Rochester Public School’s to have anti-overdose medication in district high schools

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(ABC 6 News) – In a recent school board decision, Rochester Public Schools (RPS) voted yes to implement an anti-overdose medication in all of the district’s high schools.

This new policy would require teachers and staff to be trained in how to administer Narcan (naloxone).

Narcan is a drug that rapidly reverses the effects of a drug overdose. When overdosing on fentanyl, for example, the victim stops breathing. Narcan opens the victims airways and allows them to breathe once administered.

If given to someone that was not overdosing, Narcan does not have any negative side effects, another reason why the policy was voted yes by the RPS school board.

The policy would also make the drug available, but regulated, similar to an EpiPen or an Automated External Defibrillator (AED), all found in school nurse offices.

The school board decision was decided on Tues. Oct. 18th.

The Steve Rummler HOPE Network is a Minn. non-profit organization dedicated to combatting the opioid epidemic. One way it does this is by giving free overdose prevention antidotes, like Narcan, to businesses, organizations and schools.

The HOPE Network will be distributing Narcan to Rochester High Schools by next week, according to Mamisoa Knutson, the director of communications for RPS.

Unfortunately, opioid overdoses is the number one cause of death for those aged 18-45, according to the Drug Enforcement Agency. Fentanyl accounts for 77% of those cases.

RPS board members say these free doses could not have come at a better time.

“The trends with the increase in fentanyl and opioid overdoses, we have sensed it change this year,” said Leah Bancroft, the health services coordinator for RPS. “We have had a couple of instances in our buildings where we have suspected overdose and potential opioid overdose.”

According to a statement from RPS, school staff say that if Narcan would have been available, it would have been administered.

During the school board meeting, Vice Chair Cathy Nelson agreed, “It’s better to be prepared.”

Rochester is not the only school district in Minn. having these discussions.

“You’ll look at the trends over the state, I think nation, a lot of my state colleagues are also implementing similar plans because it’s time,” explained Bancroft.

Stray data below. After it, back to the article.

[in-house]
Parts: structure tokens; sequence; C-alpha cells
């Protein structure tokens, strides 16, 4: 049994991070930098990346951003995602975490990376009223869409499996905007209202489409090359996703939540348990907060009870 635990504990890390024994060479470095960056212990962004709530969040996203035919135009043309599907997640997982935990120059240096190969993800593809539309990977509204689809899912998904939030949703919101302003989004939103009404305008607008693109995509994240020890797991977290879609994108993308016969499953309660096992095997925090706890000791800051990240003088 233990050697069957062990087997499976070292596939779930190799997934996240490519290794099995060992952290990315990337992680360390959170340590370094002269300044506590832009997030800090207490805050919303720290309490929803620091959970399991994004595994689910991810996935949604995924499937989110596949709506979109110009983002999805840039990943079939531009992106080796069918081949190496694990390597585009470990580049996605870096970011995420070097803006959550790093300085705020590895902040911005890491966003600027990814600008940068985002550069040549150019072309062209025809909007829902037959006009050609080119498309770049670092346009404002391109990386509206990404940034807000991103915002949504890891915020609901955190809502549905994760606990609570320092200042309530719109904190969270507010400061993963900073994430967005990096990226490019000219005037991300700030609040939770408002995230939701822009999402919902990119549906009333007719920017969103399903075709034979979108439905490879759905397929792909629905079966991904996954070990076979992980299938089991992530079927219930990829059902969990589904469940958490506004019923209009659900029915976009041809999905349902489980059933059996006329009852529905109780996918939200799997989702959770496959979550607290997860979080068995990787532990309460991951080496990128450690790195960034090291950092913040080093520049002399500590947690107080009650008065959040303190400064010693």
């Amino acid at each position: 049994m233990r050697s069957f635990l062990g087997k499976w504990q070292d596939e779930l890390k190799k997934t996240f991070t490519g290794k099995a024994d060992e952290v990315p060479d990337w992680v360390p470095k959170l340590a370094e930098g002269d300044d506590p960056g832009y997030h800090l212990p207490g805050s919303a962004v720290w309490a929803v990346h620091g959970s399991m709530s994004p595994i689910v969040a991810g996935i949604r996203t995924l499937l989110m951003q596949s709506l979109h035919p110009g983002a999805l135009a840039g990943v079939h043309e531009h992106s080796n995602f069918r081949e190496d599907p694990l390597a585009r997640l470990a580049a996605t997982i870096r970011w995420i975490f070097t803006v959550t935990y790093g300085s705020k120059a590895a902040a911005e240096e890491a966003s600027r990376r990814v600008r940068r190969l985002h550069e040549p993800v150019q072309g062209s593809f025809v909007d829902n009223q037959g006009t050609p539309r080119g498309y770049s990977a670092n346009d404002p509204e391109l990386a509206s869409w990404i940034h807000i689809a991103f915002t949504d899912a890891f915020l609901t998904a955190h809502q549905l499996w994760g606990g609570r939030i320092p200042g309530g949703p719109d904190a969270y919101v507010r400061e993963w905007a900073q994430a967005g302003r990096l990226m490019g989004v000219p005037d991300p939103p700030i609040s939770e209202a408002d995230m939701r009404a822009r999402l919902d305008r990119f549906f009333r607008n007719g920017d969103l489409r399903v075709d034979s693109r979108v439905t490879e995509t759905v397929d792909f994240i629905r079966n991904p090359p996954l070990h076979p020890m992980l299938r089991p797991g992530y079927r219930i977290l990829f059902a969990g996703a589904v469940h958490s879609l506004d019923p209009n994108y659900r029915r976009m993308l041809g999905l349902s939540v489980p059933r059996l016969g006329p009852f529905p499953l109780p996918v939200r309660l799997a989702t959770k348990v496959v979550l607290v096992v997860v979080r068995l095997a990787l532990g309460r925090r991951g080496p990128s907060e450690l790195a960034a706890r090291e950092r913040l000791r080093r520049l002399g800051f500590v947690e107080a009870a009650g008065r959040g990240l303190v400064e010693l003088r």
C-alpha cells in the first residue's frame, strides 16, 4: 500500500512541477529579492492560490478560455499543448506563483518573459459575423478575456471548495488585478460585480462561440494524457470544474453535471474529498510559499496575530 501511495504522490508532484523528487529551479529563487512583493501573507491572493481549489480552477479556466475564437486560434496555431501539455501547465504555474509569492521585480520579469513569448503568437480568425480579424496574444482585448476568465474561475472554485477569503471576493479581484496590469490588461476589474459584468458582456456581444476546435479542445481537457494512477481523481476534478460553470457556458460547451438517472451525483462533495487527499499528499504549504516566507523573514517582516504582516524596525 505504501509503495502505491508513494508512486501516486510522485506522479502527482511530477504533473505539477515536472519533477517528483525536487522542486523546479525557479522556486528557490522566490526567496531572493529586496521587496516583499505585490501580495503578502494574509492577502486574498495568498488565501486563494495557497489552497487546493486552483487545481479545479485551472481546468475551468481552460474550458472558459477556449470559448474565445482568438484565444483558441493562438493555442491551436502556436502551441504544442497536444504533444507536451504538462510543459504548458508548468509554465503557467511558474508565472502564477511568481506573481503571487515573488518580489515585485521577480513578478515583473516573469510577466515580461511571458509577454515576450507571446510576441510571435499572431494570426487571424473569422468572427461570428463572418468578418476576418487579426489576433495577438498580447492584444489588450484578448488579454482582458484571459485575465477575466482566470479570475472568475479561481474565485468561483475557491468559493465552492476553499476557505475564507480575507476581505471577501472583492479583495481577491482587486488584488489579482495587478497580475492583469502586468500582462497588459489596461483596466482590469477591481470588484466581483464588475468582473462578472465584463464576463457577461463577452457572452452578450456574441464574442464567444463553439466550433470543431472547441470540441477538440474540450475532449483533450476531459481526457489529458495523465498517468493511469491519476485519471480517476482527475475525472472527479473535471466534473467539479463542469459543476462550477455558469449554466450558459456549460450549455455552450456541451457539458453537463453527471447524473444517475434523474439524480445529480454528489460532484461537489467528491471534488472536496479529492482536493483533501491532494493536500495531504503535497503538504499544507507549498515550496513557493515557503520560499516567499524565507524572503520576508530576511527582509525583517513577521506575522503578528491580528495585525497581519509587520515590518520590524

“Rochester is one of just dozens of schools in the past year that have made implementations like this in their districts,” explained Executive Director for the Steve Rummler HOPE Network, Alicia House. “They’ve taken a training, they have created a policy and procedure and they have Narcan on-site in case somebody does in fact suffer from an overdose.”

The HOPE Network also trains people on how to administer Narcan.

“People are a little bit afraid of talking about this, especially with kids and students, but if you’re not thinking that they’re already immersed in this, then you know I think there’s a wake up call that needs to happen,” argued House.

In Iowa, Clear Lake Public School District has Narcan in all of its schools, from elementary through high school.

Albert Lea and Austin Public Schools have had similar discussions of whether or not to implement Narcan in their school districts, however nothing has been finalized just yet.

Some say this can only have positive effects on society.

“I think there needs to be always, always Narcan available for whoever needs it,” said Coleen Tully, who lives in Minn. “Whether it’s a first time user or someone who’s been through treatment 15 times, let them have the chance at life.”

To find the nearest Naloxone Access Point, a publicly accessible and free site to pick up fentanyl strips and naloxone, click here.

For more information and access to products like fentanyl testing strips, click here.